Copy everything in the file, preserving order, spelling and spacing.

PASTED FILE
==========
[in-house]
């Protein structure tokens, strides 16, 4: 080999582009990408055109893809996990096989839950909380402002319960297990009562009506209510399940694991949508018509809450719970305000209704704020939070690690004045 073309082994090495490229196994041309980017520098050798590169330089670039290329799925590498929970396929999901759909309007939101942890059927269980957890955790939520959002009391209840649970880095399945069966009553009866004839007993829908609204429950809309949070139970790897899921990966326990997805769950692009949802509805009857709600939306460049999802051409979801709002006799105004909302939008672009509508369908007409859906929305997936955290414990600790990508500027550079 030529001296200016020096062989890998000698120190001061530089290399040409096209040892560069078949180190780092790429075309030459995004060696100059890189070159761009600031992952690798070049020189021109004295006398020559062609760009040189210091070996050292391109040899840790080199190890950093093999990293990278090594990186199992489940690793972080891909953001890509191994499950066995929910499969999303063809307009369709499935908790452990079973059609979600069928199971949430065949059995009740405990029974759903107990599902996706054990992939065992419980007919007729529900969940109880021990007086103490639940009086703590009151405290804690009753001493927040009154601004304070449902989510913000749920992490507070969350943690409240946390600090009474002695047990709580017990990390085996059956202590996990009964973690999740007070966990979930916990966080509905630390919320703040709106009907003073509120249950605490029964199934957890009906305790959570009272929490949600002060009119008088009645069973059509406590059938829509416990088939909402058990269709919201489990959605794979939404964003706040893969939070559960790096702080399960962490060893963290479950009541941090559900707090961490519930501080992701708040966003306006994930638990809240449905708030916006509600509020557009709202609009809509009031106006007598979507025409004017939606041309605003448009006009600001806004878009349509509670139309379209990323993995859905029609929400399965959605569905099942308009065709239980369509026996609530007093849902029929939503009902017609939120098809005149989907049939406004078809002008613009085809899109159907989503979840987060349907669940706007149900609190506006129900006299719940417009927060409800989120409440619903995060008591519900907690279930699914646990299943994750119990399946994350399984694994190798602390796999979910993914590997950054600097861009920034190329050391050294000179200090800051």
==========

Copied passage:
[in-house]
């Protein structure tokens, strides 16, 4: 080999582009990408055109893809996990096989839950909380402002319960297990009562009506209510399940694991949508018509809450719970305000209704704020939070690690004045 073309082994090495490229196994041309980017520098050798590169330089670039290329799925590498929970396929999901759909309007939101942890059927269980957890955790939520959002009391209840649970880095399945069966009553009866004839007993829908609204429950809309949070139970790897899921990966326990997805769950692009949802509805009857709600939306460049999802051409979801709002006799105004909302939008672009509508369908007409859906929305997936955290414990600790990508500027550079 030529001296200016020096062989890998000698120190001061530089290399040409096209040892560069078949180190780092790429075309030459995004060696100059890189070159761009600031992952690798070049020189021109004295006398020559062609760009040189210091070996050292391109040899840790080199190890950093093999990293990278090594990186199992489940690793972080891909953001890509191994499950066995929910499969999303063809307009369709499935908790452990079973059609979600069928199971949430065949059995009740405990029974759903107990599902996706054990992939065992419980007919007729529900969940109880021990007086103490639940009086703590009151405290804690009753001493927040009154601004304070449902989510913000749920992490507070969350943690409240946390600090009474002695047990709580017990990390085996059956202590996990009964973690999740007070966990979930916990966080509905630390919320703040709106009907003073509120249950605490029964199934957890009906305790959570009272929490949600002060009119008088009645069973059509406590059938829509416990088939909402058990269709919201489990959605794979939404964003706040893969939070559960790096702080399960962490060893963290479950009541941090559900707090961490519930501080992701708040966003306006994930638990809240449905708030916006509600509020557009709202609009809509009031106006007598979507025409004017939606041309605003448009006009600001806004878009349509509670139309379209990323993995859905029609929400399965959605569905099942308009065709239980369509026996609530007093849902029929939503009902017609939120098809005149989907049939406004078809002008613009085809899109159907989503979840987060349907669940706007149900609190506006129900006299719940417009927060409800989120409440619903995060008591519900907690279930699914646990299943994750119990399946994350399984694994190798602390796999979910993914590997950054600097861009920034190329050391050294000179200090800051």